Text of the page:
As you no doubt learned during your first few weeks of training, we practice a daily spiritual regimen to nourish all five parts of the self. These five parts are, in order of practice: the waking self (First Glow), the physical self (Bonfire), the mental self (Glimmer), the social self (The Rekindling), and the spiritual self (Candlelight). A mouthful, I know, but don’t forget, young one: we must cleanse ourselves to receive both the Creator and our fellow living things. As the Creator’s prophet Amalfia once said, “All we are is all we are.”
Each step requires a cleansing action that we must perform five times, thus counting off five beads on our prayer cords during each step. For instance, upon waking, we cleanse our feet and welcome five creatures to the day. For the physical self, we channel the trees, opening our minds to their ancient strength. And at night – my favorite step, I must say – we gather together to welcome each other and share our joyous experiences.
And so what of connecting with the Creator? You need only look to the trees, listen to the creatures as you walk amongst them, and let the heartbeat of the earth move through your cleansed feet into your own heart…and you will know the face, the hand, and the love of the Creator and all that it made, including yourself.
One cannot visit a tavern in the Malic kingdom of Hearth without hearing tales of Lumena the Silver, a just and gentle queen from the ancient times of First Glow. Lumena reigned over all that the suns and stars could touch, tending to the heartbeat of the earth by favoring structures and rituals that preserved its treasures; for this, her subjects worshipped her happily. This was also due in no small part to the fact that her bloodline was intermingled with that of the Comet Riders. The proof was in the lady’s radiant silver hair.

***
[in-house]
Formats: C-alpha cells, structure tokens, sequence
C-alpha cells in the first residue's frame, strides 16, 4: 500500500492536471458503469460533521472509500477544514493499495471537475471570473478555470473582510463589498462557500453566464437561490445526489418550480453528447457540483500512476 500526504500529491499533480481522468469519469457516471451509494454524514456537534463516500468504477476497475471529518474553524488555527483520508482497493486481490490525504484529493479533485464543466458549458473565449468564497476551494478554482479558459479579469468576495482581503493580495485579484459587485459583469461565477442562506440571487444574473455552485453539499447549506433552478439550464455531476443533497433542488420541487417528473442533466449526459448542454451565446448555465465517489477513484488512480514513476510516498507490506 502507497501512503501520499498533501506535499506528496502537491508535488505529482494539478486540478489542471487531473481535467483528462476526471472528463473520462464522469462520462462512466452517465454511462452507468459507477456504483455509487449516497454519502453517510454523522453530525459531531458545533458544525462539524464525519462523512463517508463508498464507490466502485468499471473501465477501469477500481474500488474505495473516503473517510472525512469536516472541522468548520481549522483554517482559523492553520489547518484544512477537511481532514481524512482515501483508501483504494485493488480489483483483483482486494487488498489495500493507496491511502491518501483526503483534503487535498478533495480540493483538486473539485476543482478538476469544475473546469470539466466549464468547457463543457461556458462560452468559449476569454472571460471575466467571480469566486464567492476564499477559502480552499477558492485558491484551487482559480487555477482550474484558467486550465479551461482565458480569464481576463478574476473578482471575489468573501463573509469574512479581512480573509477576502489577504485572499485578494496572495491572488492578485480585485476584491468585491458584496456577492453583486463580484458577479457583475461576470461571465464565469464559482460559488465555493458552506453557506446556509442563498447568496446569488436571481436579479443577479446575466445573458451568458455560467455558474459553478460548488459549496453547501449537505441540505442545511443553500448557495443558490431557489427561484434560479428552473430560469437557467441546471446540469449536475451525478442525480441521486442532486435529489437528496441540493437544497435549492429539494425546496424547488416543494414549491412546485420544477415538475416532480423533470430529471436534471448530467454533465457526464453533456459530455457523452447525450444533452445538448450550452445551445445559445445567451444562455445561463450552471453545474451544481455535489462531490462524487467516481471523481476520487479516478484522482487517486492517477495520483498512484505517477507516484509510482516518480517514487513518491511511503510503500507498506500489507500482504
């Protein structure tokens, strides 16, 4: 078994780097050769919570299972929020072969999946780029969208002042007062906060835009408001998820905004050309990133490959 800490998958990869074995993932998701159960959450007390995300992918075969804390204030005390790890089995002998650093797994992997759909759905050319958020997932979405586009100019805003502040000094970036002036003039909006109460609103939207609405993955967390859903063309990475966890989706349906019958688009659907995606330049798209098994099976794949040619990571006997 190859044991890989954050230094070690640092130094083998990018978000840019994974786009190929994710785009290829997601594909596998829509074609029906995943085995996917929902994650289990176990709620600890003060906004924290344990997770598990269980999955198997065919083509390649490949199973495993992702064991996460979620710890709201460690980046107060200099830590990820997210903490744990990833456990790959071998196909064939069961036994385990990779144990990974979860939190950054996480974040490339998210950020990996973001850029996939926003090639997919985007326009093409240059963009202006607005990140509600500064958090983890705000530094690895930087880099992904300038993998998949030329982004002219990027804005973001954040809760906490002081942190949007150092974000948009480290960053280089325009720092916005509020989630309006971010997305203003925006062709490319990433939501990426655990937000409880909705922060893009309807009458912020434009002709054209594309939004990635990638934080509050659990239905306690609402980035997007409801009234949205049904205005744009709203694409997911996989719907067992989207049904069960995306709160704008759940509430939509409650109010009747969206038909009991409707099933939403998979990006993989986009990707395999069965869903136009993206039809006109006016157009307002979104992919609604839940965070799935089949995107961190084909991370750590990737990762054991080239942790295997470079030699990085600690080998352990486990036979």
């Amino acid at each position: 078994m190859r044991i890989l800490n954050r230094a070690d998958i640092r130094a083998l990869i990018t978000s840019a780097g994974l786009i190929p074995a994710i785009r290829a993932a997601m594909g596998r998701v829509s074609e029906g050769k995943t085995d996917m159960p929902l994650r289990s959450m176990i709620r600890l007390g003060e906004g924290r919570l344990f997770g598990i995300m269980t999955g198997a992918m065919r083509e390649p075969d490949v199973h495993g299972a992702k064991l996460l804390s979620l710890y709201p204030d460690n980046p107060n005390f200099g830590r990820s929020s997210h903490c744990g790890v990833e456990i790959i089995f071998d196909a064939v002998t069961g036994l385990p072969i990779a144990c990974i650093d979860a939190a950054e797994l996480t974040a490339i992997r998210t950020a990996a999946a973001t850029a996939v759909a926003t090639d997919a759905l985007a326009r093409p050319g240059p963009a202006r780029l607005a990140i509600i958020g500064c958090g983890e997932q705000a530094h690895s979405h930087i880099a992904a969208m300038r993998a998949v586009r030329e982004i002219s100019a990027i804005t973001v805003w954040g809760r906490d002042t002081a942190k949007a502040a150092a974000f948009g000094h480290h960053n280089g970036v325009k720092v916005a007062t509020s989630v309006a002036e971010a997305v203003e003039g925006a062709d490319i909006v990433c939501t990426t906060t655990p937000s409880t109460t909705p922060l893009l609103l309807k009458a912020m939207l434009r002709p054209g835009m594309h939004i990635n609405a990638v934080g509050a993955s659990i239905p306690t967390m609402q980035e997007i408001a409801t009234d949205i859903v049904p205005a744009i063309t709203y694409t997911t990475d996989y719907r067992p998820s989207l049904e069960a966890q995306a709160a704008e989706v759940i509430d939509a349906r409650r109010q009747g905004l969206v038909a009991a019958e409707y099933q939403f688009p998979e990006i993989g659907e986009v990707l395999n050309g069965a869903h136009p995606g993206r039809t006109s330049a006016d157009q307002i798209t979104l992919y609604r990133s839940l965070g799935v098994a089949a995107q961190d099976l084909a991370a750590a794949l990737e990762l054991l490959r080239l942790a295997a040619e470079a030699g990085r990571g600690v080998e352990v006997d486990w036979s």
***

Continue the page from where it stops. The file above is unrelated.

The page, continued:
Alas, her lineage did not grant immunity to misfortune. Queen Lumena bore a dark-haired girl called Mira, whom she loved more than the stars. But those who would wish the queen harm looked upon her joy with only hate and jealousy, and a short while later, the girl fell ill from an unknown poison. Healing salves had no effect, and Malic priests kept vigil over the princess. One priest was so deeply moved by the queen’s sorrow that he ventured to Mount H’ol’Abi, the most revered mountain in Malic Mysticism, for spiritual guidance. Once he reached the summit, the priest collected a jar of soil, as the mystics believe that Comet Riders once visited the peak. Grateful for the gift, the queen kept the jar by her daughter’s bedside.
No one knows for sure whether the soil was the cause, but the princess arose in perfect health the next day. Her dark hair had become a radiant shade of silver, ushering in an era of peace and prosperity throughout Hearth.